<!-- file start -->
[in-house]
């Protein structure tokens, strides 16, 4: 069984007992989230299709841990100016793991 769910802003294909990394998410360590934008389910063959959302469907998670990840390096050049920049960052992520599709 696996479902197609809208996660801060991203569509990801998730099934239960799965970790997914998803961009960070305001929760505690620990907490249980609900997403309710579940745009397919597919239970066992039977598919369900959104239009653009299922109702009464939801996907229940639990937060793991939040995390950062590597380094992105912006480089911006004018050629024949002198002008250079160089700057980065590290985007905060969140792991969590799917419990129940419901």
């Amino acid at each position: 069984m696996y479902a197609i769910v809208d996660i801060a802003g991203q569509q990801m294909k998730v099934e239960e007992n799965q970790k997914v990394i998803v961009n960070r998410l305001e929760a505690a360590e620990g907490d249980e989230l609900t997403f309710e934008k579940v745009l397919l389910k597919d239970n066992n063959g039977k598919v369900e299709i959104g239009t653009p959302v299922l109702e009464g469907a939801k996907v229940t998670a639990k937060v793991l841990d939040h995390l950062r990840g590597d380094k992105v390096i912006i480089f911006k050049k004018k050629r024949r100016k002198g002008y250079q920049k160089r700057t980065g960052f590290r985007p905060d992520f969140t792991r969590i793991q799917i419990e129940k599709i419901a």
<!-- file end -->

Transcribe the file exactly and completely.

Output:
[in-house]
């Protein structure tokens, strides 16, 4: 069984007992989230299709841990100016793991 769910802003294909990394998410360590934008389910063959959302469907998670990840390096050049920049960052992520599709 696996479902197609809208996660801060991203569509990801998730099934239960799965970790997914998803961009960070305001929760505690620990907490249980609900997403309710579940745009397919597919239970066992039977598919369900959104239009653009299922109702009464939801996907229940639990937060793991939040995390950062590597380094992105912006480089911006004018050629024949002198002008250079160089700057980065590290985007905060969140792991969590799917419990129940419901």
């Amino acid at each position: 069984m696996y479902a197609i769910v809208d996660i801060a802003g991203q569509q990801m294909k998730v099934e239960e007992n799965q970790k997914v990394i998803v961009n960070r998410l305001e929760a505690a360590e620990g907490d249980e989230l609900t997403f309710e934008k579940v745009l397919l389910k597919d239970n066992n063959g039977k598919v369900e299709i959104g239009t653009p959302v299922l109702e009464g469907a939801k996907v229940t998670a639990k937060v793991l841990d939040h995390l950062r990840g590597d380094k992105v390096i912006i480089f911006k050049k004018k050629r024949r100016k002198g002008y250079q920049k160089r700057t980065g960052f590290r985007p905060d992520f969140t792991r969590i793991q799917i419990e129940k599709i419901a």